When I started college, I had this naive notion that work would be a safe place because professionalism meant not being an asshole and anyone who forgot that would get a kick in the pants from Human Resources. Then Life ripped off my rose-colored glasses and stomped on them a few times to ensure I'd never wear them again.
Life reminded me that I am not only a woman but a woman of color. No fancy office or shiny new business card could change that. I quickly learned that not all bosses are mentors or even decent human beings who respect people whose complexions and genitals differ from theirs. And when you have bills to pay and fought like hell to land your current position, speaking up against racist or sexist comments might not feel like an option. That is especially true when you're young and have zero safety net. It took experience and one truly phenomenal boss to help me realize that I put up with some nasty comments early on in my career that I never should have let slide.
While I can't go back in time, I can forgive the perpetrators. Or when I'm in a less charitable mood, I can listen to great boo-ya and revenge music.
Thinking back to old bosses' bigoted comments makes me want to jump to the past, snap whatever Muzak record was playing at the moment, and pull out a boombox John Cusack-style. Except instead of proclaiming my eternal love and devotion, I would proclaim my fury and disbelief. While I have plenty of long-winded examples of ex-bosses' racist and sexist attitudes (and, really, don't most of us have these kinds of unpleasant stories?), it's those nasty zingers that stick with me. A single sentence, however subtle, can cause so much pain and frustration.
So, without further ado, this is my soundtrack for my ex-bosses' most racist and sexist one-liners:
"You look a lot more ethnic in real life than in your LinkedIn photo."
Perp and context: An old-school newshound looking at me, then my resume, then me again before offering me a job.
The song I should've blasted: "Racist Friend" by The Specials"
"You have a very masculine way of thinking."'
• Perp and context: A producer after I offered solutions for each one of his complaints about other team members, instead of gossiping with him.
• The song I should've blasted: "Hit Me With Your Best Shot" by Pat Benatar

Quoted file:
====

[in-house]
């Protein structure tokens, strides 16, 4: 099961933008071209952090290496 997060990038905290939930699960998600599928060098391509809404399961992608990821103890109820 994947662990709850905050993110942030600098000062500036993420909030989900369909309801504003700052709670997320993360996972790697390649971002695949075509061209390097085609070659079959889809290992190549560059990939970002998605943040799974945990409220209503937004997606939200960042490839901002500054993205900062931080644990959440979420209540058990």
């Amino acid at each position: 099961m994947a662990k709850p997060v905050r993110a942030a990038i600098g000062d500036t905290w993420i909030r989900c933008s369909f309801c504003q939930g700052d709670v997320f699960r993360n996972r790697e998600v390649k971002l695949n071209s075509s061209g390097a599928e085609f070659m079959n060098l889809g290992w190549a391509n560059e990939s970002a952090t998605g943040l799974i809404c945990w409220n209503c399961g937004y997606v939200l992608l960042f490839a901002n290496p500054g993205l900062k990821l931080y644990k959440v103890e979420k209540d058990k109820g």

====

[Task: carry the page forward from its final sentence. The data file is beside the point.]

"But motherhood matters most. Having children is the most important thing you will ever do."
• Perp and context: An editor/mother telling me to pursue my writing career as long as I prioritize baby-making.
• The song I should've blasted: "All I Do Is Win" by DJ Khaled feat. Ludacris, Rick Ross, T-Pain, and Snoop Dogg
"But your mom still speaks English, right?"
• Perp and context: An editor who knew my mother was an immigrant, after I explained why public schools need to provide translation and interpretation services for immigrant parents.
• The song I should've blasted: "Asshole" by Denis Leary
"Well, now that [the Planned Parenthood] videos are out, people have to face the truth and admit just how evil abortion is, no questions asked."
• Perp and context: An editor brainstorming story ideas about the pro-life movement.
• The song I should've blasted: "Think" by Aretha Franklin
"I know just how talented and intelligent you are, but you have to remember you are just a woman."
• Perp and context: A theatre director, right after I reminded him of my last day in a production because of a conflicting project.
• The song I should've blasted: "I Am Woman" by Helen Reddy
"Oh, my God, why do women these days take so long to get married?"
• Perp and context: An editor when I got engaged at age 25 (delivered with a totally serious tone from someone who did not have a dry sense of humor by any stretch of the imagination.)
• The song I should've blasted: "I Will Survive" by Diana Ross
And for all of these comments and many others that deserve an essay of their own, Katy Perry's "Roar" feels perfectly fitting: "Get ready 'cause I've had enough/I see it all, I see it now!"